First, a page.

Wed, Apr 10, 2019 - Page 16 News List

US government scuttles MLB-Cuba deal


The administration of US President Donald Trump on Monday threw out a deal between Major League Baseball and the Cuban Baseball Federation that would have allowed Cubans to play in the US without having to defect.

ESPN sports news network published a letter from the US Department of the Treasury to the MLB informing the US professional league of the move.

The MLB and the Cuban Baseball Federation in December last year announced that they had reached a historic agreement that would allow Cuban players to sign with MLB teams.

However, the signing of Cuban players by the MLB involved a payment to the Cuban Baseball Federation and that fueled the objection of the US Department of the Treasury.

“A payment to the Cuban Baseball Federation is a payment to the Cuban government,” the department said in the letter obtained by ESPN.

US law prohibits transactions with the Cuban government other than some cultural and educational exchanges.

“The US does not support actions that would institutionalize a system by which a Cuban government entity garnishes the wages of hard-working athletes who simply seek to live and compete in a free society,” US National Security Council spokesman Garrett Marquis said.

“The administration looks forward to working with MLB to identify ways for Cuban players to have the individual freedom to benefit from their talents and not as property of the Cuban state,” Marquis said on Twitter.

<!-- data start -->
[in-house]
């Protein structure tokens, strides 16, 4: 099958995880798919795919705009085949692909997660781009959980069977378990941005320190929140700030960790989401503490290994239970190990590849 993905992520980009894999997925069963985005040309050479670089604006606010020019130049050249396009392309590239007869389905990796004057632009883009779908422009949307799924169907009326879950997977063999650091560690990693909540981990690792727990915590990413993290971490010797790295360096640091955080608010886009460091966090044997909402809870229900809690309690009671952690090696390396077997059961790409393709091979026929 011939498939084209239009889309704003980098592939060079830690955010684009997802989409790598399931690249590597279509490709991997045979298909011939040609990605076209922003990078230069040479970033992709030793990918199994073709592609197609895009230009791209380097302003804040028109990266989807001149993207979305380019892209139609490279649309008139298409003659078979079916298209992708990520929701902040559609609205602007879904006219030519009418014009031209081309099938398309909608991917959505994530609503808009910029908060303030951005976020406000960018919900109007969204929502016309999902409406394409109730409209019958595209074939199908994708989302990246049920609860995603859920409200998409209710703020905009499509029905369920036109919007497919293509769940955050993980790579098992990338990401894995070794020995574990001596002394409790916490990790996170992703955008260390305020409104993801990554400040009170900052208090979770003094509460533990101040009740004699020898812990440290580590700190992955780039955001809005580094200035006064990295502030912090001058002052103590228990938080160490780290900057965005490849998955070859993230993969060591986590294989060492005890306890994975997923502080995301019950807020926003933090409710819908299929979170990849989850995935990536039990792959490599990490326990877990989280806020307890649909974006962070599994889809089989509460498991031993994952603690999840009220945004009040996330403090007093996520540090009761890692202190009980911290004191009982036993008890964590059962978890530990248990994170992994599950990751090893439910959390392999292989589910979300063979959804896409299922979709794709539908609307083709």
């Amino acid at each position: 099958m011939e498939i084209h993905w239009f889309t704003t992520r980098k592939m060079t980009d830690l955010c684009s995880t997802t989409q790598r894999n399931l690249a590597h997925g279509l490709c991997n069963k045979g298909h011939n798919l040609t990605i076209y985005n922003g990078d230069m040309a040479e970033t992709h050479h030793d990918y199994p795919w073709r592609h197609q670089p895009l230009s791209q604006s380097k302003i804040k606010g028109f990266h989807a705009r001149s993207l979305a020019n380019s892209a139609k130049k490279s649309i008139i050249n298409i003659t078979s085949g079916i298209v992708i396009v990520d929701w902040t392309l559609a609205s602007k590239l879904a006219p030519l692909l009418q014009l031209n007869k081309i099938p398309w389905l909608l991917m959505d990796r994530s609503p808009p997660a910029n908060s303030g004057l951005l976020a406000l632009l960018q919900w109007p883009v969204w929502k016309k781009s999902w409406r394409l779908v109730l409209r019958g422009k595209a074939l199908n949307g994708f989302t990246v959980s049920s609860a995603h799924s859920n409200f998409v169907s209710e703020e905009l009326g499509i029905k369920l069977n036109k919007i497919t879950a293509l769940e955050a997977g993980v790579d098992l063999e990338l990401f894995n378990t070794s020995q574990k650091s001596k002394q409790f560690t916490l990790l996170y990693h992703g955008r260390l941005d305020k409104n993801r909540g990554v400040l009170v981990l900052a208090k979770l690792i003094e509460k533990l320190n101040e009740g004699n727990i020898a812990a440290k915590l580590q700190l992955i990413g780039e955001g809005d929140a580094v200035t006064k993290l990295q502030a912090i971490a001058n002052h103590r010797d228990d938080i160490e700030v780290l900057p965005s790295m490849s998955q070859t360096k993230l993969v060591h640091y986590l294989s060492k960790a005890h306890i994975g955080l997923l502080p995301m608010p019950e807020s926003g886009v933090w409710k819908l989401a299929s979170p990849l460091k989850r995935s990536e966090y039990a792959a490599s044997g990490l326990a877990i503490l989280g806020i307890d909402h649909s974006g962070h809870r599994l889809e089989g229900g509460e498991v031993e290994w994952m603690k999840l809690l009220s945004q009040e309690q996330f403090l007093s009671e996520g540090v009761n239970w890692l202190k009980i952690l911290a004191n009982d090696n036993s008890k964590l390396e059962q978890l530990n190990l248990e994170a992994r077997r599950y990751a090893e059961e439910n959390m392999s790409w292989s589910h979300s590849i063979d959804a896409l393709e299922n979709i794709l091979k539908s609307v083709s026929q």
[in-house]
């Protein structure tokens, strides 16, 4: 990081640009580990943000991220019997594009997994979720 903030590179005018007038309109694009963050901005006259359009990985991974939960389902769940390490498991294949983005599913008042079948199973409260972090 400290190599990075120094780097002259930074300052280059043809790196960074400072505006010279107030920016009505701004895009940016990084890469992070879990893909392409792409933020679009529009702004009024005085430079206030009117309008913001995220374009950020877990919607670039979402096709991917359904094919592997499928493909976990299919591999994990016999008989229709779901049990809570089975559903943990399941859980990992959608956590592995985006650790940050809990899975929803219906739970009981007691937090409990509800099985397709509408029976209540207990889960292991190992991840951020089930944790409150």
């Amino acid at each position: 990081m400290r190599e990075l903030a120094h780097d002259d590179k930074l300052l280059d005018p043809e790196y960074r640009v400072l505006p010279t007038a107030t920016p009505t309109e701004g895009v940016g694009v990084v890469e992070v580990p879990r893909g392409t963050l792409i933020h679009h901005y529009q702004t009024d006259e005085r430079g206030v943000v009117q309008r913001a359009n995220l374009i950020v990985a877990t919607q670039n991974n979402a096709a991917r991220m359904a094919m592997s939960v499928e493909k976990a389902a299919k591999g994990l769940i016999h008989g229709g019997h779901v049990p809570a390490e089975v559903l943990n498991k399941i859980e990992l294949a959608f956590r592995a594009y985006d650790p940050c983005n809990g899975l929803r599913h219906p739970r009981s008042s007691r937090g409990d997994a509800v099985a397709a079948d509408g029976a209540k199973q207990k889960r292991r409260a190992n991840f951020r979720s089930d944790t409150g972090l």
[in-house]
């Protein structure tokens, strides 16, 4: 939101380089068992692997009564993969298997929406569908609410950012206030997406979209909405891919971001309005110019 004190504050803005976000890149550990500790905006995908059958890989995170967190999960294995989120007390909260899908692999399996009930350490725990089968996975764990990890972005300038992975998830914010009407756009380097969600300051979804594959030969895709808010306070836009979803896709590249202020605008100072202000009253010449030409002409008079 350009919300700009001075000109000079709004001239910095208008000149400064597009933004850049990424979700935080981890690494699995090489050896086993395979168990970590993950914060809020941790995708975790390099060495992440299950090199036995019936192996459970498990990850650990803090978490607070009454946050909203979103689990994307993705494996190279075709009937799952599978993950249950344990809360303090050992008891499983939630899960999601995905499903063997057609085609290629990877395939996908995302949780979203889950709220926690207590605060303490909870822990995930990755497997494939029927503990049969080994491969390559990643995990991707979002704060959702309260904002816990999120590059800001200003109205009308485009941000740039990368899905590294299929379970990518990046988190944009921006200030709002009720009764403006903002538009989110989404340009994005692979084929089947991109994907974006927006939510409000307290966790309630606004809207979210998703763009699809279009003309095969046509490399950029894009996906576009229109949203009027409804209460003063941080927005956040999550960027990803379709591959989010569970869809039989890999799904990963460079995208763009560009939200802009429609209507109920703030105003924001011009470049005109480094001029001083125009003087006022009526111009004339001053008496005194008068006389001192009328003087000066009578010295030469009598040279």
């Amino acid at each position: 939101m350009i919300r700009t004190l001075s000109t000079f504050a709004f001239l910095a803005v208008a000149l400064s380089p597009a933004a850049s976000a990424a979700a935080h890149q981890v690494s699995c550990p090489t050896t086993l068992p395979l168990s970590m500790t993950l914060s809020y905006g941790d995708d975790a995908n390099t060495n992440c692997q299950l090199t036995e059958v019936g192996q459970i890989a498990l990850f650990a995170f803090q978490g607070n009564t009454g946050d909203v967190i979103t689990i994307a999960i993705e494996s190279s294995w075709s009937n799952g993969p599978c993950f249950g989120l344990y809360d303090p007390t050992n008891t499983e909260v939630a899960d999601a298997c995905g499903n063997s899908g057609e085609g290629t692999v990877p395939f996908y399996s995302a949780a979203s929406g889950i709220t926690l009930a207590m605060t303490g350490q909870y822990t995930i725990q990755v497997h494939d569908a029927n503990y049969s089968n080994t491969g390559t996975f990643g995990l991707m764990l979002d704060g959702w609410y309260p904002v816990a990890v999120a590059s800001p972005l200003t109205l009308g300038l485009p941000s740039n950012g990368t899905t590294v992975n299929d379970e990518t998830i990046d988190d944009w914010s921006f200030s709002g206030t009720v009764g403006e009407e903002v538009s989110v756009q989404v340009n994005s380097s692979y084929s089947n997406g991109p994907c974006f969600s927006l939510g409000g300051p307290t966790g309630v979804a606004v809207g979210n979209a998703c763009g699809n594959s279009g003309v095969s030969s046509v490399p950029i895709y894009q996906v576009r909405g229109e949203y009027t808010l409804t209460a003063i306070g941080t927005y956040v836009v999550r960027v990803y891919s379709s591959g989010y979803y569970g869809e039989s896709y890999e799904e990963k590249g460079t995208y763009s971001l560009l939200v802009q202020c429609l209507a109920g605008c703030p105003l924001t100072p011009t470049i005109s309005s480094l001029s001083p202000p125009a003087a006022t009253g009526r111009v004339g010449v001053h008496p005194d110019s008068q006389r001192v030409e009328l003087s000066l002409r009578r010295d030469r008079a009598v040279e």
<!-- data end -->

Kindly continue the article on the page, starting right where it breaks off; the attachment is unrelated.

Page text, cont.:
The Cuban Baseball Federation condemned the decision.

“The agreement with MLB seeks to stop the trafficking of human beings, encourage cooperation and raise the level of baseball,” it said in a tweet. “Any contrary idea is false news. Attacks with political motivation against the agreement achieved harm the athletes, their families and the fans.”

The agreement reached in December last year between the MLB and the Cuban Baseball Federation was the culmination of more than three years of negotiations.

Prior to the agreement, Cuban players had been forced to defect, often making deals with shady traffickers to escape Cuba and play in the US.

An example of the lengths Cuban players would go to reach the MLB is Cincinnati Reds outfielder Yasiel Puig, who after multiple failed defection attempts arranged to be taken to Mexico by a drug cartel that kept him hostage until it was paid US$250,000 for his release.

“For years, Major League Baseball has been seeking to end the trafficking of baseball players from Cuba by criminal organizations,” MLB commissioner Rob Manfred said at the time. “We believe this agreement accomplishes that objective and will allow the next generation of Cuban players to pursue their dream without enduring many of the hardships experienced by current and former Cuban players who have played Major League Baseball.”

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